Working out can change your life in more ways than you think! In addition to improving your health, wellness, and appearance you can also shift your habits in amazing ways. Here are three ways that working out can help you kick bad habits.
1. Develop Your Discipline Mental Muscle
Working out takes an immense amount of discipline. Discipline is a mental power. When you wake up early and don’t want to go to the gym, but do it anyways out of a sense of discipline, you just strengthened what I like to think of as your “discipline muscle”.
Mental strength is just like physical strength in that it develops over time. Discipline is an amazing mental strength to have. With discipline on your side, you can accomplish anything.
When you believe that you are a disciplined person, and that you have the ability to act with discipline, a whole new world opens up to you. You can alter bad habits that have been haunting you for your entire life. Set your mind to making a change, and know that the sense of discipline that you have developed with your workout routine is going to come through for you.
2. Meet New People
When you work out you put yourself in new situations and environments. You connect with new people, who you may have never been in contact with before. If you are struggling to break a bad habit, think about what triggers it. It could be your outlook, your routine, and the level of people that you are with on a day to day basis.
Someone who wants to break a habit of drinking every night, for example, might get triggered by their group of friends who always have beers together. Infusing your life with people who do other activities in the evening can have a big impact.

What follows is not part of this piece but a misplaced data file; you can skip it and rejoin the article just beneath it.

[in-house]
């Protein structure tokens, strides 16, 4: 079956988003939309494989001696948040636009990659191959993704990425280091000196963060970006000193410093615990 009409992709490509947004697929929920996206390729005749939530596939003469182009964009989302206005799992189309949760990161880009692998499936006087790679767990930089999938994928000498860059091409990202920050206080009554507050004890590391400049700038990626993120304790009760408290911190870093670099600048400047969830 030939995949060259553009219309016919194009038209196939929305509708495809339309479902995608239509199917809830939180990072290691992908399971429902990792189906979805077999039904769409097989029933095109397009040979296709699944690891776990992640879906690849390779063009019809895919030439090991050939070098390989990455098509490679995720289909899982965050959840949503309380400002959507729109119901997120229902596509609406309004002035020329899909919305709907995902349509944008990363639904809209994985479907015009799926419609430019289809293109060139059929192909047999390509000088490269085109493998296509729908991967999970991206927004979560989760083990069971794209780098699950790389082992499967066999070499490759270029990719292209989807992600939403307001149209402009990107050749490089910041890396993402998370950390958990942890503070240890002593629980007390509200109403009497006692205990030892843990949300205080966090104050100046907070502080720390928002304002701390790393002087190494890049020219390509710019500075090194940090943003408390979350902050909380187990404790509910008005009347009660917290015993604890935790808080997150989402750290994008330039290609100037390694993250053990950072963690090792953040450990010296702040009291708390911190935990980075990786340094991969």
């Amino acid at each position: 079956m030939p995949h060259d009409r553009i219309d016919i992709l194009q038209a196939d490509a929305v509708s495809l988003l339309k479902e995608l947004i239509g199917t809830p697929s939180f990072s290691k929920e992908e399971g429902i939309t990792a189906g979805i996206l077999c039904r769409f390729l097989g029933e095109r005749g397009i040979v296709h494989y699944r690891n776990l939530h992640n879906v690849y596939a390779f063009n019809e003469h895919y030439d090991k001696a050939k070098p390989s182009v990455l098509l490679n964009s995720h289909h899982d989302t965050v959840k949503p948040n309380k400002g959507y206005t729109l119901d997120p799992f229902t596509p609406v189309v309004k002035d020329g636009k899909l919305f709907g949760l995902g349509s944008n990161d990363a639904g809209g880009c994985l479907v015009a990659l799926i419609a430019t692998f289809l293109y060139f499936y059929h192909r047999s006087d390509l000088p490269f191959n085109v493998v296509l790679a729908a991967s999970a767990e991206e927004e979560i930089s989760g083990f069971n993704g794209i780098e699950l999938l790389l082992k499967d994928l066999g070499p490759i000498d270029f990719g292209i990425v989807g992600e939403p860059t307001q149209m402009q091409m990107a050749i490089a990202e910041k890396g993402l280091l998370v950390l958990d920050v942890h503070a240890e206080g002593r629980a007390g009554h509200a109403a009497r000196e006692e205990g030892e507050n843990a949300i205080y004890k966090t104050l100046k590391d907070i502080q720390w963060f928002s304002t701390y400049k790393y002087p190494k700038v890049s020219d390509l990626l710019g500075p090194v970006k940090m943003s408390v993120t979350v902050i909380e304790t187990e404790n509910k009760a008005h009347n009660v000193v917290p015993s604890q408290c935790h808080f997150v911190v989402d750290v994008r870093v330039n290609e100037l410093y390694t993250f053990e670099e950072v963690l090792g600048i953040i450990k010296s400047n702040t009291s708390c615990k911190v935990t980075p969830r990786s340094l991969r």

Even if you don’t spend time with them in social environments, some of their attitude and outlook will rub off on you. You might hear them talking about a new restaurant that they love, or an outdoor film festival that is in town. Bring those ideas to your own social group and shake up your routine!
You could also find that you need to drop friends or spend less time with certain groups. That will happen naturally as your mindset shifts. Sometimes we don’t know what is possible until we see it for ourselves. Meeting people who do things differently can really broaden our perspective.
3. Painful Consequences Help You Make Different Choices
Sometimes, the motivation that we receive doesn’t come from working towards an idealized goal, like the body that we hope to develop. Instead it comes from real, physical pain.
When you work out, you push your body in certain ways. This can be with a cardio session, where you stress your lungs and heart, or a strength training session where you work your muscles. Either way, your body will be put under some stress and pressure.
If your bad habits effect the way your body is functioning (and most of them do!) than you will feel pain. The pain won’t be a good pain that comes with a sense of accomplishment. It will be a kind of pain that makes you feel weak and inefficient. It will cause you to take a second look at the choices you have been making and the habits that you have in place.
This pain can be an excellent motivator for change. If you can’t complete a hill sprint because your lungs are filled with tar, you will hack, cough, and feel like you are being punished. You will remember that pain and shame when you go to light up the next cigarette.